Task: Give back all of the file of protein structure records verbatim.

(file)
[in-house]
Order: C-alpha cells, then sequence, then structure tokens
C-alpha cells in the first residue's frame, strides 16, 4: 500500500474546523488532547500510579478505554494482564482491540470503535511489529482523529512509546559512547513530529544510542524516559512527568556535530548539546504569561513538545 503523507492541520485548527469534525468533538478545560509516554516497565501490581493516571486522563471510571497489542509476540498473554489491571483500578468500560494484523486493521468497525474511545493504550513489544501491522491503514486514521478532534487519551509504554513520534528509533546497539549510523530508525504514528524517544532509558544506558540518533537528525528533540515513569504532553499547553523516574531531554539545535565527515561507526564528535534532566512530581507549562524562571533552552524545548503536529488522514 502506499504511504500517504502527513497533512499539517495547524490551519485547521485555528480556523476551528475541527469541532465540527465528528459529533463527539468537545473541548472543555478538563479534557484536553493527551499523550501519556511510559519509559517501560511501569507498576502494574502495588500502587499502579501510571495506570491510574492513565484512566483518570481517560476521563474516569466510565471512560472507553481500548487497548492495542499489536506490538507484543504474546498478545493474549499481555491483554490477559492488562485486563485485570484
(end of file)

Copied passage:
[in-house]
Order: C-alpha cells, then sequence, then structure tokens
C-alpha cells in the first residue's frame, strides 16, 4: 500500500474546523488532547500510579478505554494482564482491540470503535511489529482523529512509546559512547513530529544510542524516559512527568556535530548539546504569561513538545 503523507492541520485548527469534525468533538478545560509516554516497565501490581493516571486522563471510571497489542509476540498473554489491571483500578468500560494484523486493521468497525474511545493504550513489544501491522491503514486514521478532534487519551509504554513520534528509533546497539549510523530508525504514528524517544532509558544506558540518533537528525528533540515513569504532553499547553523516574531531554539545535565527515561507526564528535534532566512530581507549562524562571533552552524545548503536529488522514 502506499504511504500517504502527513497533512499539517495547524490551519485547521485555528480556523476551528475541527469541532465540527465528528459529533463527539468537545473541548472543555478538563479534557484536553493527551499523550501519556511510559519509559517501560511501569507498576502494574502495588500502587499502579501510571495506570491510574492513565484512566483518570481517560476521563474516569466510565471512560472507553481500548487497548492495542499489536506490538507484543504474546498478545493474549499481555491483554490477559492488562485486563485485570484